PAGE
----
Anarcho-environmentalism allegorised

The name Anaarkali in the present context has many meanings - Anaar symbolises the anarchism of the Bhils and kali which means flower bud in Hindi stands for their traditional environmentalism. Anaar in Hindi can also mean the fruit pomegranate which is said to be a panacea for many ills as in the Hindi idiom - "Ek anar sou bimar - One pomegranate for a hundred ill people"! - which describes a situation in which there is only one remedy available for giving to a hundred ill people and so the problem is who to give it to. Thus this name indicates that anarcho-environmentalism is the only cure for the many diseases of modern development! Similarly kali can also imply a budding anarcho-environmentalist movement. Finally according to a legend that is considered to be apocryphal by historians Anarkali was the lover of Prince Salim who was later to become the Mughal emperor Jehangir. Emperor Akbar did not approve of this romance of his son and ordered Anarkali to be bricked in alive into a wall in Lahore in Pakistan but she escaped. Allegorically this means that anarcho-environmentalists can succeed in bringing about the escape of humankind from the self-destructive love of modern development that it is enamoured of at the moment and they will do this by simultaneously supporting women's struggles for their rights.

Sunday, September 4, 2016

Water and Electricity Blues

Agriculture needs water. Indeed it is the biggest consumer of water in India. So when Subhadra bought her piece of farm land she had to see how to get water to it. We took a hydrogeologist to the farm and he said that the underlying rock strata were not water bearing ones and we would get only a little water from an open well and probably none from a deep borewell. The problem was that even an open well would have to be of at least 10 meter diameter to give enough water for at least one irrigation which is what would be required as Subhadra was going to practice less water use agriculture. The farm is small and so digging a 10 meter well would reduce the area even further. Eventually after a lot of thought she decided to take the risk of sinking a borewell postponing the digging of an open well to the time when she could get possession of some more contiguous farm land in the near future. Luckily the borewell yielded a little bit of water. Enough that is for one irrigation and watering of plants through a drip system.
Then the problem started. Initially we put in an old submersible pump borrowed from another farmer that was of low power and it would draw water very slowly at a rate equal to the rate at which water was flowing into the tube well and so things were alright. A tank would be filled up on top of a hill and then water would be taken by gravity for watering the plants. Then the farmer who had given us this pump decided to take it back for his own farm. So we bought another pump. This one was a high power pump. The farmer from whom we had bought the land and who takes care of the farm on a daily basis said that with a high power pump the extra drawal of water would slowly increase the flow into the well. Though we said that this is unlikely he said that there had been innumerable such instances in the area and this should be tried out. Despite our misgivings we bought a high power pump and our travails started. The farm is situated about 250 meters from the nearest electricity pole. Since the supply in the main line itself is weak from the grid, the electric line to the pump when it is in the hole about 80 meters under ground a further 330 meters results in a huge drop in power over this distance. The earthing too in the transformer on the main line was not proper. So the heavier pump that we had bought did not work. We had a pump mechanic make some changes to motor and the pump began working but it would finish off the water in the well in just a few minutes and then draw in sand and choke itself!! The farmer who was handling the pump in our absence did not understand this and kept putting on the motor to make it run and it got burnt in the process!! We got the motor repaired but once again the farmer in his pursuit of the non-existent burst of water flow tried to run the pump even after the water in the well had finished and got it burnt again!!! Finally now the farmer has reconciled himself to the fact that there is only a little water in the well and we will have to adjust to that.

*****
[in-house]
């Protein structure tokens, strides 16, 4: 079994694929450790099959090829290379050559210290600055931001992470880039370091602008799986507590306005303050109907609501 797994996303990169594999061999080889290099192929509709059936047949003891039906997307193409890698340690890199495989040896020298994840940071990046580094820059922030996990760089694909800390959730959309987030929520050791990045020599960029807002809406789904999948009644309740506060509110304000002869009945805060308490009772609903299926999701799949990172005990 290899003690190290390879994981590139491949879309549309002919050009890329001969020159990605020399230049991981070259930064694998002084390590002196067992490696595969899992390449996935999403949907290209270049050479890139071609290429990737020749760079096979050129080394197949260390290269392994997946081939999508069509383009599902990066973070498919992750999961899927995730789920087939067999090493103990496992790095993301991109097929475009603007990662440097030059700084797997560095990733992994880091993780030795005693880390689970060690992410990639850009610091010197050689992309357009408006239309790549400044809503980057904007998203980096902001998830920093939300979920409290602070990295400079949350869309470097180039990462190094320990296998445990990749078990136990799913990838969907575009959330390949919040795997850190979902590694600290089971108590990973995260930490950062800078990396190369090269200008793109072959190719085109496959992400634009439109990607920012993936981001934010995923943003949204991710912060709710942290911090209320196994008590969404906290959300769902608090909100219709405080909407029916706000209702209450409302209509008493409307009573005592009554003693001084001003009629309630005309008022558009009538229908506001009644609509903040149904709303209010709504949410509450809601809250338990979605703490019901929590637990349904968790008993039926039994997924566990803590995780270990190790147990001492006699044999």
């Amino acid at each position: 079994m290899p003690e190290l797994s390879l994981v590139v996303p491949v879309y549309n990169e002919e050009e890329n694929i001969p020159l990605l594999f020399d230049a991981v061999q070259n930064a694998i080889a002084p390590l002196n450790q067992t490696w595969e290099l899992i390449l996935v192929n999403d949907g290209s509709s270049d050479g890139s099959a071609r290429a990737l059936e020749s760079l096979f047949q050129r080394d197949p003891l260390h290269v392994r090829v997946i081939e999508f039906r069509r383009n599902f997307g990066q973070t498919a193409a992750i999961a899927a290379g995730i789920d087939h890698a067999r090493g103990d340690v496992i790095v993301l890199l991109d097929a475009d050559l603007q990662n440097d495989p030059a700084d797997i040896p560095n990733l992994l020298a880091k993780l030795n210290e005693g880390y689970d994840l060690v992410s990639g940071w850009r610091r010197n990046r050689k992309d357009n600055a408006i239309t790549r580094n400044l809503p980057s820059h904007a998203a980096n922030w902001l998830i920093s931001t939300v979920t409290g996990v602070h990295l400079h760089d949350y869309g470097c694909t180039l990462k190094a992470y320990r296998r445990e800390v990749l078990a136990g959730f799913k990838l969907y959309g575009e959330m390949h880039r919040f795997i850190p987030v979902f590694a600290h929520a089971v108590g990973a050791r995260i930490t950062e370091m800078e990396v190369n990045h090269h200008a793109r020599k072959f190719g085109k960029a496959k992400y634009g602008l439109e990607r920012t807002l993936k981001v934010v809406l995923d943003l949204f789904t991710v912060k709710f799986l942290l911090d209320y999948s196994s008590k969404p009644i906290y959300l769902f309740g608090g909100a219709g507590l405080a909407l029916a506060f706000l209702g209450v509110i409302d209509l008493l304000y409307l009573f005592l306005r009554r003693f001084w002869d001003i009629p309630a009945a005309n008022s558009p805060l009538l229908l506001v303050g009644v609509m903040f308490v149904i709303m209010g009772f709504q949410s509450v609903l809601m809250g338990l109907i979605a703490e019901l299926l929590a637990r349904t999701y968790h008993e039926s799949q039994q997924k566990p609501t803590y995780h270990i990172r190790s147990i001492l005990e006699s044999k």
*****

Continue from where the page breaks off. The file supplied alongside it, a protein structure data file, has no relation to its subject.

This farmer looks on bemused as Subhadra practices her bio-diverse agriculture and talks of making do with only a little water and planting dry land wheat, gram and amaranth in the coming winter season with only one watering or may be no watering at all. He is crestfallen that the borewell has not yielded enough water for him to be able to sow water intensive hybrid wheat on his farm next to ours!! We have done considerable soil and water conservation work on our farm so that not even one drop of water and soil leaves it. So there is considerable soil moisture conserved and in all probability the winter crop can be sown without any initial watering and will only require some sprinkler irrigation later on if at all. The output of such dryland winter agriculture however is less than the heavily watered and chemically fertilised hybrid cultivation because that is what the soil can sustainably deliver. Farmers traditionally understood this but that understanding has now gone due to the past five decades of chemical agriculture pushed with heavy subsidies. Now chemical fertilisers, water and electricity have all become expensive and scarce and agriculture is collapsing. Farmers, are still desperate to produce the same yields and are catching at straws instead of going back to holistic and sustainable agriculture because the government is not providing subsidies for doing so.

1 comment:

arjun said...

nice... would like to see some snaps of the place